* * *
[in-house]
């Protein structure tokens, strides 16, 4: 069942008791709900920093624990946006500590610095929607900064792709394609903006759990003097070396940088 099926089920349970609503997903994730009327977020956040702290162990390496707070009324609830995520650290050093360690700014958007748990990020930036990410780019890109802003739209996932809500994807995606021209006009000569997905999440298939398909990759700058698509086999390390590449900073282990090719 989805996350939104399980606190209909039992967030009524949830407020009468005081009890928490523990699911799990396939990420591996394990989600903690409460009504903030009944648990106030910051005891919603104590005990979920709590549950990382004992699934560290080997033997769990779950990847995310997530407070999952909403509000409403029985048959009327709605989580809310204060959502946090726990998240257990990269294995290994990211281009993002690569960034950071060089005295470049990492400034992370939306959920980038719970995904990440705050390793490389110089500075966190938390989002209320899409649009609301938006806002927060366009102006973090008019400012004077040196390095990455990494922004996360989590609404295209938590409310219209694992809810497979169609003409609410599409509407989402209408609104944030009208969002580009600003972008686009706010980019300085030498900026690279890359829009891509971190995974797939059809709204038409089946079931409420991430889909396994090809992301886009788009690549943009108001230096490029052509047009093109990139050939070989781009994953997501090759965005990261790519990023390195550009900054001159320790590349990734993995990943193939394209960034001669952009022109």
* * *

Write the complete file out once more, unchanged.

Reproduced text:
[in-house]
């Protein structure tokens, strides 16, 4: 069942008791709900920093624990946006500590610095929607900064792709394609903006759990003097070396940088 099926089920349970609503997903994730009327977020956040702290162990390496707070009324609830995520650290050093360690700014958007748990990020930036990410780019890109802003739209996932809500994807995606021209006009000569997905999440298939398909990759700058698509086999390390590449900073282990090719 989805996350939104399980606190209909039992967030009524949830407020009468005081009890928490523990699911799990396939990420591996394990989600903690409460009504903030009944648990106030910051005891919603104590005990979920709590549950990382004992699934560290080997033997769990779950990847995310997530407070999952909403509000409403029985048959009327709605989580809310204060959502946090726990998240257990990269294995290994990211281009993002690569960034950071060089005295470049990492400034992370939306959920980038719970995904990440705050390793490389110089500075966190938390989002209320899409649009609301938006806002927060366009102006973090008019400012004077040196390095990455990494922004996360989590609404295209938590409310219209694992809810497979169609003409609410599409509407989402209408609104944030009208969002580009600003972008686009706010980019300085030498900026690279890359829009891509971190995974797939059809709204038409089946079931409420991430889909396994090809992301886009788009690549943009108001230096490029052509047009093109990139050939070989781009994953997501090759965005990261790519990023390195550009900054001159320790590349990734993995990943193939394209960034001669952009022109």